So, why the big Ah-Ha…what’s the big deal to have realized that there is a direct, linear connection between all three junctions? For me, two things jump out at me. First, I have a new appreciation of and can visualize the truth that Jim teaches and that practitioners experience: ‘when we work with the horse in one area of the body, we are also working in another area of the body’. Here’s a specific example. If you have taken our Weekend Seminar course or have read Jim’s book, then you will be familiar with the Under Scapula Release. It never really dawned on me that when we do this technique, we are directly accessing the horse’s poll (through the omohyoid muscle which connects between the scapula and the hyoid).
Second, I have a new understanding that when I encounter TMJ pain in one of my horse clients (which is in at least 70% of the horses I see, as is Dr Ridgway’s experience), it is not ‘just a pain in the jaw’. As Dr Ridgway presented it to us, muscle pathology of the long hyoid muscles “goes beyond just TMJ pain, it affects the entire balance of the body.” Specifically, he clarified for us that a contracted omohyoid muscle results in the following: it retracts the tongue back into the throat; interferes with the bit; locks the horse’s jaw; limits lateral flexion; interferes with shoulder freedom and range of motion; and interferes with balance and proprioception. . (The Omohyoid muscle is depicted in Image 3 below. And the Sternohyoid and Sternothyroid muscles are depicted in Image 4 below.)
When these long muscles are contracted, they mimic the body’s response to fear—they are a part of the Fright and Flight Muscle Groups. Dr. Ridgway reminded us that when humans react to emotional stress, we tighten our neck muscles, clench our teeth, and hunch our shoulders. It’s the same with horses.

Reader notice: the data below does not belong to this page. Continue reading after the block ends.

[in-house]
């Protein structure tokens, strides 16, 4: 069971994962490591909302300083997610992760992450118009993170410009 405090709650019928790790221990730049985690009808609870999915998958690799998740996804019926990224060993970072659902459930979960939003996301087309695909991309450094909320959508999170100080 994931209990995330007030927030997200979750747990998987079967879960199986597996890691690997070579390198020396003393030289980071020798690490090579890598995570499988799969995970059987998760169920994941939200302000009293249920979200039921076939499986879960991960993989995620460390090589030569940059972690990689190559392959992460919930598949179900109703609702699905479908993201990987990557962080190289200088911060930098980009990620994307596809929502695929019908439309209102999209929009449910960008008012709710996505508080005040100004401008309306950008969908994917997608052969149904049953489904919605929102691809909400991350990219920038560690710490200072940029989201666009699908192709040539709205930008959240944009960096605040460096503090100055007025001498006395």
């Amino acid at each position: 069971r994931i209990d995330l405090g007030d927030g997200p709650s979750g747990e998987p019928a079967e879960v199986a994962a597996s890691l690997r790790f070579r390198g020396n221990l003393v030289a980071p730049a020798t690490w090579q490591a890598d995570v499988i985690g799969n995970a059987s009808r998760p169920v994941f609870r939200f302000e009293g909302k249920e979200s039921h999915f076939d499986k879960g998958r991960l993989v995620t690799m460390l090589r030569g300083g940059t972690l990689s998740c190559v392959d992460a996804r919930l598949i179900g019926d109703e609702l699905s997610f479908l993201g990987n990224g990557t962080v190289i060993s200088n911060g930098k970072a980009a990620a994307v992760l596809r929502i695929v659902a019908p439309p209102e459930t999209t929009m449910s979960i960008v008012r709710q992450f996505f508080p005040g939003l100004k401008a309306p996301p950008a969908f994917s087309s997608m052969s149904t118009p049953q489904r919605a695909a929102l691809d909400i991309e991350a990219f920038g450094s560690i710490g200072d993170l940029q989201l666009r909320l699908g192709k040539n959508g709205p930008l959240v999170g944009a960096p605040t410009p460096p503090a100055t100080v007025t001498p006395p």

Much is known about TMJ Syndrome in humans. Pain in the TMJ can interfere with everyday activities, and can lead to or co-exist with other problems like headaches, back and neck pain, and stress. Sometimes TMJ pain in humans can lead to problems that don’t seem related to the jaw, such as neck pain, pain in or around the ear, ringing or buzzing in the ears, muscle spasms in the face and neck, a sensation of pressure in the sinus area and dizziness.
As with the potentially far-reaching implication of TMJ Syndrome in humans, Dr Ridgway clarified for us the performance implications of strong TMJ reaction in horses as follows:
Balance may be impaired
Ability to perform lateral movements will be impaired
Range of motion of the cervical vertebrae will be impacted
Contraction of the long hyoid muscles can put other muscles into spasm and tension
The horse wants to ‘go behind the bit’ to relieve tension in the muscles between the hyoid and the scapula and/or the sternum
It sets the stage for a hollow back
It shortens the horse’s stride
That’s a pretty amazing list of performance implications relating to a pain response in the TMJ. So, what can we do to help the horse? The great news is that all of the Masterson Method techniques taught in Jim’s book will help you to find and release tension throughout the horse’s body. And some of the techniques will specifically help the horse to release tension in and around the hyoid. These are Head Down, Head Up, Lateral Cervical Flexion, and Under Scapula Release. If you are a certified practitioner, then the Tongue Release will also directly work to reduce restriction and tension of the muscles attached to the bones of the hyoid.
It’s also amazing how things begin to come together, both for the horse and for the human seeking to increase its understanding of the horse, when we look at the horse from the perspective of the big picture.
If you need more information about the Masterson Method of Integrated Equine Performance Bodywork and how it can be learned and used to find and release tension in the horse, then check out the many opportunities for learning available on this website, including Jim’s book, DVD’s, Online Courses, and Seminars offered in the US and Europe.